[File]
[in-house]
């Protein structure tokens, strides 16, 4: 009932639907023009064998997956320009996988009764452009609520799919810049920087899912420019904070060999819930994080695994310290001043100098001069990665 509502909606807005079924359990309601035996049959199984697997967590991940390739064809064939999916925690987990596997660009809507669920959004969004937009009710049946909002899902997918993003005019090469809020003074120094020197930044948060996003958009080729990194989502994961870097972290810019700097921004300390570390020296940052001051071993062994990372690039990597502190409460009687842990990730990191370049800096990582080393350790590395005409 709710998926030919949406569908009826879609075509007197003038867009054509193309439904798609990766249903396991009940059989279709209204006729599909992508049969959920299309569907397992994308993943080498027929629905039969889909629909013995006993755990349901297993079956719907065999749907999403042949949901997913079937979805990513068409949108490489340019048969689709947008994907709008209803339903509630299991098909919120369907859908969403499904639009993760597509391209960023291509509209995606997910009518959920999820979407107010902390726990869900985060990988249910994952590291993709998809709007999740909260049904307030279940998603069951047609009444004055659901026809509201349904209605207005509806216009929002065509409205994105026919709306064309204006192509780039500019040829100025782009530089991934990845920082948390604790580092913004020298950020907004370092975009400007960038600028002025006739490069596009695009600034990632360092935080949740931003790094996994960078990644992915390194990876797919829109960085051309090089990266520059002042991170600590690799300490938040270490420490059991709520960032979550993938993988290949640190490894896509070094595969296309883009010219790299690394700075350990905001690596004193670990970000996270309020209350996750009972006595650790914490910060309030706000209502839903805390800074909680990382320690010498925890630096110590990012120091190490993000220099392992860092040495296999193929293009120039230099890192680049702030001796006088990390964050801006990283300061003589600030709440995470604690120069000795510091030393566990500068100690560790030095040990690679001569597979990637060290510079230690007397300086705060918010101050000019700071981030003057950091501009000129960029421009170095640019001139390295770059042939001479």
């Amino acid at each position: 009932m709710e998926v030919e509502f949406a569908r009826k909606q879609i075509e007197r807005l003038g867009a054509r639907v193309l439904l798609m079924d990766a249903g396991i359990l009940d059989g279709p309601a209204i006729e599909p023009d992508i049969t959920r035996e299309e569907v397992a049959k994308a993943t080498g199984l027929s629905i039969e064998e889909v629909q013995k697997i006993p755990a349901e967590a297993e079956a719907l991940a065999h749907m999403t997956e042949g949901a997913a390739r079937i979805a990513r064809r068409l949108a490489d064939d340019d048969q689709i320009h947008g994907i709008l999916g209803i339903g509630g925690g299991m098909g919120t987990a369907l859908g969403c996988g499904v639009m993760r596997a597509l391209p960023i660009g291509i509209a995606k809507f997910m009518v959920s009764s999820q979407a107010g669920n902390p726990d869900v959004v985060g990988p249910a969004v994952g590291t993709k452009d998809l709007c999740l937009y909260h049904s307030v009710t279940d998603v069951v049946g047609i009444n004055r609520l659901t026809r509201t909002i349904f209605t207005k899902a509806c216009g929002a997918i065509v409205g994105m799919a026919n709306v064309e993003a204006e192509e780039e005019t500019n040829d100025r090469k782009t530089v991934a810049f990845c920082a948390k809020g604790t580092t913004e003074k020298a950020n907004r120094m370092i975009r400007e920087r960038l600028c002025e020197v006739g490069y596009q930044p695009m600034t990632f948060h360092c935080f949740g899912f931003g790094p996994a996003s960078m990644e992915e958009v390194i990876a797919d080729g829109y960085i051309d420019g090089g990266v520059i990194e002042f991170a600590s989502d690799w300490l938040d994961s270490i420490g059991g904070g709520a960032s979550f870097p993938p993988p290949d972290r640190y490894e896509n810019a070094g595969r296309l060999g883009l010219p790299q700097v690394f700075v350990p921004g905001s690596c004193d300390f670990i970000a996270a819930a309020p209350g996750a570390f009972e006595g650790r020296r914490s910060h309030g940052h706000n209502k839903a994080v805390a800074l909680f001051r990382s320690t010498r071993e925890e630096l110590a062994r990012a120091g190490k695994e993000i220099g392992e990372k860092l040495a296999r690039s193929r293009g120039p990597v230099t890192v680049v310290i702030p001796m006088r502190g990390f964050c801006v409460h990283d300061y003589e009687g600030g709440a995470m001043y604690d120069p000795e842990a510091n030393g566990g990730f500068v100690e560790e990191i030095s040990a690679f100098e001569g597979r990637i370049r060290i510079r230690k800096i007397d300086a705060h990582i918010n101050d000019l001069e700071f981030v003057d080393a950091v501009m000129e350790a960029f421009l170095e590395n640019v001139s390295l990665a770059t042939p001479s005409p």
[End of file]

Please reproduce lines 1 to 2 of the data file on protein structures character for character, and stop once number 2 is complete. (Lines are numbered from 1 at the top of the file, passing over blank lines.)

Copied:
[in-house]
């Protein structure tokens, strides 16, 4: 009932639907023009064998997956320009996988009764452009609520799919810049920087899912420019904070060999819930994080695994310290001043100098001069990665 509502909606807005079924359990309601035996049959199984697997967590991940390739064809064939999916925690987990596997660009809507669920959004969004937009009710049946909002899902997918993003005019090469809020003074120094020197930044948060996003958009080729990194989502994961870097972290810019700097921004300390570390020296940052001051071993062994990372690039990597502190409460009687842990990730990191370049800096990582080393350790590395005409 709710998926030919949406569908009826879609075509007197003038867009054509193309439904798609990766249903396991009940059989279709209204006729599909992508049969959920299309569907397992994308993943080498027929629905039969889909629909013995006993755990349901297993079956719907065999749907999403042949949901997913079937979805990513068409949108490489340019048969689709947008994907709008209803339903509630299991098909919120369907859908969403499904639009993760597509391209960023291509509209995606997910009518959920999820979407107010902390726990869900985060990988249910994952590291993709998809709007999740909260049904307030279940998603069951047609009444004055659901026809509201349904209605207005509806216009929002065509409205994105026919709306064309204006192509780039500019040829100025782009530089991934990845920082948390604790580092913004020298950020907004370092975009400007960038600028002025006739490069596009695009600034990632360092935080949740931003790094996994960078990644992915390194990876797919829109960085051309090089990266520059002042991170600590690799300490938040270490420490059991709520960032979550993938993988290949640190490894896509070094595969296309883009010219790299690394700075350990905001690596004193670990970000996270309020209350996750009972006595650790914490910060309030706000209502839903805390800074909680990382320690010498925890630096110590990012120091190490993000220099392992860092040495296999193929293009120039230099890192680049702030001796006088990390964050801006990283300061003589600030709440995470604690120069000795510091030393566990500068100690560790030095040990690679001569597979990637060290510079230690007397300086705060918010101050000019700071981030003057950091501009000129960029421009170095640019001139390295770059042939001479």